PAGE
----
Idols lip-sync during group numbers, production company admits after denying it

The production company behind American Idol has admitted that the contestants are lip-syncing during their group numbers following first-season runner-up Justin Guarini’s assertion–and a lot of on-screen evidence–that they were.

On TV Guide’s Idol Wrap last week, Justin said, “Every single year we can’t stand the group performances. I know they can’t stand it either. And I think what makes them even worse now is that they’re lip-synched. They’re really prerecorded now.”

Producers first denied that charge, as FremantleMedia North America spokesperson told The New York Times, “The Idols don’t lip-sync, period.” But today, he admitted it was true along with a lot of excuses: “Due to extensive choreography and to balance their voices with open mikes against a screaming audience, the Idols do sing along to their own prerecorded vocal track during the group performances only.”

As the Times points out, “a subtle assessment might depend on how one defines ‘lip-sync.’” The dictionary definition doesn’t hold up if the contestants are actually singing.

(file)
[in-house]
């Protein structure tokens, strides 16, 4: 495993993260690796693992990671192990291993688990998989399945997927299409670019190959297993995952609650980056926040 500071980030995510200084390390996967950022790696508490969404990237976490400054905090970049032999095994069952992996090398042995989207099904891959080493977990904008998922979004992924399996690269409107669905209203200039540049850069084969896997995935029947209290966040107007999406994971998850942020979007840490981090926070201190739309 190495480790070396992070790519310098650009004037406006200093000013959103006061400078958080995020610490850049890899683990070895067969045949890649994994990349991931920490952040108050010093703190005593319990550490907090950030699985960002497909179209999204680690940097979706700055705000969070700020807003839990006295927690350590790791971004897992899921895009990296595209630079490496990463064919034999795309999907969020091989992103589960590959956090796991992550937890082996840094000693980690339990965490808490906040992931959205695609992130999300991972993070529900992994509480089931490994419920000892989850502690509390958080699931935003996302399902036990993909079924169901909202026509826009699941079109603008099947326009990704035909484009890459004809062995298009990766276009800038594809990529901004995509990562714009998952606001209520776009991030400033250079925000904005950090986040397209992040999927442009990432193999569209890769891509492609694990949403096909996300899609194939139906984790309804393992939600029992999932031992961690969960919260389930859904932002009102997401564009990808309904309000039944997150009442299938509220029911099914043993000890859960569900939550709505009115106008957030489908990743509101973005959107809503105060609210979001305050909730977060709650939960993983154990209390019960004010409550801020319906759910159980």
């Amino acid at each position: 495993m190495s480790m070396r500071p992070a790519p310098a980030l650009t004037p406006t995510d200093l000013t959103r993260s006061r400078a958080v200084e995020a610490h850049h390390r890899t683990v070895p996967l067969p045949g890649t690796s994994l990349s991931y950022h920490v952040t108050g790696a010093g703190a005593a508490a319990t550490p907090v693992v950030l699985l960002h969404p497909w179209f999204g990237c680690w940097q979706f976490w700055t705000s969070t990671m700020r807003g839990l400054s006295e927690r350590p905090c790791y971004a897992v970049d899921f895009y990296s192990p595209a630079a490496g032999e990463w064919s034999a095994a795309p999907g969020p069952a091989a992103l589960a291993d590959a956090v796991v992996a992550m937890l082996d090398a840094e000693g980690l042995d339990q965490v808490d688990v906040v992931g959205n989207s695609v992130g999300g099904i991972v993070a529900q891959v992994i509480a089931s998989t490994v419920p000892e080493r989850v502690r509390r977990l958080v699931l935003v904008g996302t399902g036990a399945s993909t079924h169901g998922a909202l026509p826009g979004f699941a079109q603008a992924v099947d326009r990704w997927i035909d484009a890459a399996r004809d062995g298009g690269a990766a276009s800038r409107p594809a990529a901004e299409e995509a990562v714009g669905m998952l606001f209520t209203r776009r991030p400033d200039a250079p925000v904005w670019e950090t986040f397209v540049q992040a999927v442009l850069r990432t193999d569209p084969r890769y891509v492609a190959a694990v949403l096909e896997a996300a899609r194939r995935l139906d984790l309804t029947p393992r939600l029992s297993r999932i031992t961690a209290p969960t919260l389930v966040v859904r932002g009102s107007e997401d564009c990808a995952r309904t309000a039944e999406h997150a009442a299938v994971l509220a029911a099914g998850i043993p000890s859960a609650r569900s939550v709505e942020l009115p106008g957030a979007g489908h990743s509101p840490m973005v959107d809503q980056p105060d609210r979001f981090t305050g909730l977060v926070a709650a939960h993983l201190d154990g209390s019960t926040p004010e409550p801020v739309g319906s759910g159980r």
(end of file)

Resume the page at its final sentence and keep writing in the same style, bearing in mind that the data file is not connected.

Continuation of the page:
Of course, if we don’t actually hear that singing and instead hear the recording–and the way some of them put their mics down at the end of the song even as the singing continued would suggest that’s the case–that’s pretty much lip-syncing. The spokesperson told the paper that their individual performances are entirely live, and that makes sense considering frequently they suck.

Justin told the paper, “I know they are interested in making the best show possible and in caring for the contestants’ voices. It’s almost torture to watch the contestants sing and dance like they don’t have a care in the world when in fact they’re sweating bullets” about the elimination.

‘Idol’ Group Numbers: Not So Live After All [New York Times]

Review: Married at First Sight

Marriage At First Sight

In an era of Tinder and Grindr, instant acceptance or dismissal of a potential partner, or instant sex with another body, Married at First Sight offers the thrill of watching strangers deal with the very basics of relationships.

Beyond the headline-grabbing premise, the series has turned out to be a stripped-down, authentic exploration of something very interesting. Read the full review.

about the writer

Andy Dehnart is a journalist who has covered reality television for more than 15 years and created reality blurred in 2000. A member of the Television Critics Association, his writing and criticism about television, culture, and media has appeared on NPR and in Playboy, Buzzfeed, and many other publications. Andy, 36, also directs the journalism program at Stetson University in Florida, where he teaches creative nonfiction and journalism. He has an M.F.A. in nonfiction writing and literature from Bennington College. More about reality blurred and Andy.